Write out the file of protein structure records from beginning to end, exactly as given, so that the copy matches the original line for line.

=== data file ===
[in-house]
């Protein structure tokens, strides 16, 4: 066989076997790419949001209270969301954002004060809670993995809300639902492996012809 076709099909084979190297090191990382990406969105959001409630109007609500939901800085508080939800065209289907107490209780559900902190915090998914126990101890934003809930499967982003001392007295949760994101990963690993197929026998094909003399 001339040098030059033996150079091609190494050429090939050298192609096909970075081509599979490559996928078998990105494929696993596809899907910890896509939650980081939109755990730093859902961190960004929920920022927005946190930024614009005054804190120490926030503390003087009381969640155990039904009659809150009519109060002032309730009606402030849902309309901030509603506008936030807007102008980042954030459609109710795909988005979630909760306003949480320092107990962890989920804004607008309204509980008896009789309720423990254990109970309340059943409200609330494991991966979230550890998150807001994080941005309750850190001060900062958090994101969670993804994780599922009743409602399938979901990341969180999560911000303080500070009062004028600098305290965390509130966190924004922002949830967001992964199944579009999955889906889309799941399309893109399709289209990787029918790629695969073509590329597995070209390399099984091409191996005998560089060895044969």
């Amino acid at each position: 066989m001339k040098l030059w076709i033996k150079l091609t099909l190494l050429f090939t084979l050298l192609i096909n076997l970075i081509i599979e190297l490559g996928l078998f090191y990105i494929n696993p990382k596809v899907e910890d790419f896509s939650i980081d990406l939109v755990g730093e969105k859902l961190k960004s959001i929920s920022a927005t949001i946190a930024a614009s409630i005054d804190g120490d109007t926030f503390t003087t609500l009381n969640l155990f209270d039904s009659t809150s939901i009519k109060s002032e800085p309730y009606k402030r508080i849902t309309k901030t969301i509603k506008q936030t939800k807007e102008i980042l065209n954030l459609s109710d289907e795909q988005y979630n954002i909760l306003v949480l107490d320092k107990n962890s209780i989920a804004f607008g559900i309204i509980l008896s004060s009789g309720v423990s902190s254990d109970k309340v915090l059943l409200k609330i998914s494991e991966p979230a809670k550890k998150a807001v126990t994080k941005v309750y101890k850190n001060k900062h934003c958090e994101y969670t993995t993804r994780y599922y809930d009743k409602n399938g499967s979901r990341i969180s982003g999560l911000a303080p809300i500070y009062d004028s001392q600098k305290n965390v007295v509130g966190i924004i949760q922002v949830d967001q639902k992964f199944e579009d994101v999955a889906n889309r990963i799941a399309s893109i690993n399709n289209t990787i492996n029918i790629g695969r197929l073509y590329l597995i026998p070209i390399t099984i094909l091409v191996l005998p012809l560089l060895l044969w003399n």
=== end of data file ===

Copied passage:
[in-house]
């Protein structure tokens, strides 16, 4: 066989076997790419949001209270969301954002004060809670993995809300639902492996012809 076709099909084979190297090191990382990406969105959001409630109007609500939901800085508080939800065209289907107490209780559900902190915090998914126990101890934003809930499967982003001392007295949760994101990963690993197929026998094909003399 001339040098030059033996150079091609190494050429090939050298192609096909970075081509599979490559996928078998990105494929696993596809899907910890896509939650980081939109755990730093859902961190960004929920920022927005946190930024614009005054804190120490926030503390003087009381969640155990039904009659809150009519109060002032309730009606402030849902309309901030509603506008936030807007102008980042954030459609109710795909988005979630909760306003949480320092107990962890989920804004607008309204509980008896009789309720423990254990109970309340059943409200609330494991991966979230550890998150807001994080941005309750850190001060900062958090994101969670993804994780599922009743409602399938979901990341969180999560911000303080500070009062004028600098305290965390509130966190924004922002949830967001992964199944579009999955889906889309799941399309893109399709289209990787029918790629695969073509590329597995070209390399099984091409191996005998560089060895044969």
């Amino acid at each position: 066989m001339k040098l030059w076709i033996k150079l091609t099909l190494l050429f090939t084979l050298l192609i096909n076997l970075i081509i599979e190297l490559g996928l078998f090191y990105i494929n696993p990382k596809v899907e910890d790419f896509s939650i980081d990406l939109v755990g730093e969105k859902l961190k960004s959001i929920s920022a927005t949001i946190a930024a614009s409630i005054d804190g120490d109007t926030f503390t003087t609500l009381n969640l155990f209270d039904s009659t809150s939901i009519k109060s002032e800085p309730y009606k402030r508080i849902t309309k901030t969301i509603k506008q936030t939800k807007e102008i980042l065209n954030l459609s109710d289907e795909q988005y979630n954002i909760l306003v949480l107490d320092k107990n962890s209780i989920a804004f607008g559900i309204i509980l008896s004060s009789g309720v423990s902190s254990d109970k309340v915090l059943l409200k609330i998914s494991e991966p979230a809670k550890k998150a807001v126990t994080k941005v309750y101890k850190n001060k900062h934003c958090e994101y969670t993995t993804r994780y599922y809930d009743k409602n399938g499967s979901r990341i969180s982003g999560l911000a303080p809300i500070y009062d004028s001392q600098k305290n965390v007295v509130g966190i924004i949760q922002v949830d967001q639902k992964f199944e579009d994101v999955a889906n889309r990963i799941a399309s893109i690993n399709n289209t990787i492996n029918i790629g695969r197929l073509y590329l597995i026998p070209i390399t099984i094909l091409v191996l005998p012809l560089l060895l044969w003399n």